Saturday, November 6, 2010

Quiet House

A quiet house – the hum of the refrigerator as a sort of white noise background, the living room clock audibly marking each second, the occasional click of the thermostat – and not much else going on inside. Outside, the sound of cars passing by, but not very many and not very often.

It’s nice. Peaceful. This was not always the case. It used to make me edgy.

I used to require noise, and lots of it. Silence was unbearable, as it allowed the recognition of thoughts and feelings. Upon arrival home, the first thing I would do, before even removing my coat, was turn on some music – loud enough to fill 5 or 6 or 8 rooms, depending upon which house or apartment we’re talking about. If it wasn’t the stereo, it was the television, equally loud, so I could hear it no matter where I wandered.

In the car, the radio was mandatory – back in the days in New England when I actually listened to radio. In Tennessee, there are only two stations I can tolerate – Lightning 100 out of Nashville, which I can’t even get reception for during daylight hours, and NPR (which has proven to be the source of introduction of several musical groups that I now love , including Chico Science and Gogol Bordello).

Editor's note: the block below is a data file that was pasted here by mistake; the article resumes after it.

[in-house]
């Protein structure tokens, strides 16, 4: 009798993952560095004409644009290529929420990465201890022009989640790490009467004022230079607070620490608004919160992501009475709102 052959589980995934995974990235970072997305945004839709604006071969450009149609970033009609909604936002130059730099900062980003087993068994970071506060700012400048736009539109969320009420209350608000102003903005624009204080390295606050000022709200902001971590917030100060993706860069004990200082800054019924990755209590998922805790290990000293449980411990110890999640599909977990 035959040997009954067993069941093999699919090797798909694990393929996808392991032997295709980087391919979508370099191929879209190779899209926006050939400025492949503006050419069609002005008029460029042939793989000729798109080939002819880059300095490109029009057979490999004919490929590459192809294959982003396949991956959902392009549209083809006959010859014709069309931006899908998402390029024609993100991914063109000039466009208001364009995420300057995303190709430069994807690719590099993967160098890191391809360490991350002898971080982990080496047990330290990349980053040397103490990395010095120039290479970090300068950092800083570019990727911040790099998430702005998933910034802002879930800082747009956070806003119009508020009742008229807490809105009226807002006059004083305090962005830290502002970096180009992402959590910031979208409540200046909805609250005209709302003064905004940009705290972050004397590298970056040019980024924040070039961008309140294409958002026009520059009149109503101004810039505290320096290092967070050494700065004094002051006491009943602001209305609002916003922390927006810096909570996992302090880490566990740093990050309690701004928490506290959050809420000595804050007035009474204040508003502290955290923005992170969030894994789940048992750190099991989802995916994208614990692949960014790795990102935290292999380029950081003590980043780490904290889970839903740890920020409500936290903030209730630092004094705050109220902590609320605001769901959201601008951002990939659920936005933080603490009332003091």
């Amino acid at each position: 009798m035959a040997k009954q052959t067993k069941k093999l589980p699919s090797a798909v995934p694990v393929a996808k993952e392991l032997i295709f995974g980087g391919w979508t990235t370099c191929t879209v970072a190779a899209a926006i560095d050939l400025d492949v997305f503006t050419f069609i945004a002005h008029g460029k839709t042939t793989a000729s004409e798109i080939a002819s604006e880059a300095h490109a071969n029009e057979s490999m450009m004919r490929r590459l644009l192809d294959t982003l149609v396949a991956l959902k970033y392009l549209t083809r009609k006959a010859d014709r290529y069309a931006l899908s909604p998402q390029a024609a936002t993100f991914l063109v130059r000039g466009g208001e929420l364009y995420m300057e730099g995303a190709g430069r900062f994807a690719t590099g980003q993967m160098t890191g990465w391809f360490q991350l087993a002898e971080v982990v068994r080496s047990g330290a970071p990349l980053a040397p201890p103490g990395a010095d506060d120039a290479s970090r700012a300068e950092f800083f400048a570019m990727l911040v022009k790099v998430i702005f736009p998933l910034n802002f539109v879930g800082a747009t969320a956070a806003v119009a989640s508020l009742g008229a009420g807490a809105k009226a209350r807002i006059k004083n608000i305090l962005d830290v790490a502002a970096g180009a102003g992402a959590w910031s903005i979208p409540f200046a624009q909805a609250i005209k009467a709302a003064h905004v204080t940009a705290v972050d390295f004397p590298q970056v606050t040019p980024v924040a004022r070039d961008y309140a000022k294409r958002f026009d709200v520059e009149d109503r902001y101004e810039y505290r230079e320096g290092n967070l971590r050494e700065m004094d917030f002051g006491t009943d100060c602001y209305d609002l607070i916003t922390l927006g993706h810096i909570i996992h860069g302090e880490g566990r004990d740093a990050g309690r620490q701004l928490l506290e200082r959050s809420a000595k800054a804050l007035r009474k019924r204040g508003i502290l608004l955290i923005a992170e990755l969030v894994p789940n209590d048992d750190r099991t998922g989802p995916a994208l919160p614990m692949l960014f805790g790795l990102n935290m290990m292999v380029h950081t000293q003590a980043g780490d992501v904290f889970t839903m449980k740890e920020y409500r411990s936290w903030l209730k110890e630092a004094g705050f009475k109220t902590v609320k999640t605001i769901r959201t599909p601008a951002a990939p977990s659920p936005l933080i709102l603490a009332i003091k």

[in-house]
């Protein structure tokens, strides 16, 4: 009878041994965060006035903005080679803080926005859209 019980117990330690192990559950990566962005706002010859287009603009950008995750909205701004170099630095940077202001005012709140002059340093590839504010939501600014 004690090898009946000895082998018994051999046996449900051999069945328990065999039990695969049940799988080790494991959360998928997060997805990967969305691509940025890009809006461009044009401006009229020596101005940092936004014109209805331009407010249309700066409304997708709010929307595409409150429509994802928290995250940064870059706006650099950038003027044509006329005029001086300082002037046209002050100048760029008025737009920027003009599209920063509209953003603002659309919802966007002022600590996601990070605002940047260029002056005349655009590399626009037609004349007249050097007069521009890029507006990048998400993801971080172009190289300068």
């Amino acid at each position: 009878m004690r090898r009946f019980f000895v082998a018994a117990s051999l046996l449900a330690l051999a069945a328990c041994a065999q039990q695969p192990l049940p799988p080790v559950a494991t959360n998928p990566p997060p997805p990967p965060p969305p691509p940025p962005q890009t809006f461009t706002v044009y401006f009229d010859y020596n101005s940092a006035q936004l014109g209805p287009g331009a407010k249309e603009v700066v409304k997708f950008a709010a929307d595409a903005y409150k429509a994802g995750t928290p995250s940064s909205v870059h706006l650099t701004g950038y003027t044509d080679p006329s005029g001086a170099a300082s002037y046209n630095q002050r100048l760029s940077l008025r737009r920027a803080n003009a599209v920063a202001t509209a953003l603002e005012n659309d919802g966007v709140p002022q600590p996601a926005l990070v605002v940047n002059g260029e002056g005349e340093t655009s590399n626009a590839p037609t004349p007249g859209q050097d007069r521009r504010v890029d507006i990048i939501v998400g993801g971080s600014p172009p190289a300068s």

The noisier days needed music playing to sleep. The concept is still good, but tougher now, because my clock radio has a quirk. If the radio volume is set to a decent volume for sleeping, it also lowers the volume of the alarm. Fall asleep to classical music, and stay asleep through the alarm. Set the volume for the optimal alarm level and the music volume is blaring, resulting in near suffocation from burial of the head under pillows to sleep. It may have been better when the alarm clock and radio were separate technologies.

Back in the day, several nights a week were spent listening to live (loud) bands, shouting to friends over the music, or just standing near them not talking. I miss that. I have not found (or even really looked for) a local music spot where I can show up alone, still know people, and hear great music. At least I still have the memories of those days in Worcester when I could walk into Ralph’s or Vincent’s at any time and know people to talk to.

These days, it’s the bookstore coffee shop or an art reception if I go “out,” and time at home involves rambling monologues to the dog. There is no longer fear of acknowledging my thoughts and feelings anymore, because I have learned a great trick – shutting them off. They are buried so deep now, there may be no retrieving them. No more feeling like a raw, exposed nerve. No more feeling anything! Just operate in a wide band of bland – unfazed by most things. Sure, I still get teary eyed at picturs of dogs and cats on Petfinder and dead animals on the side of the road, because they probably had little control over their fate. But everything else ….

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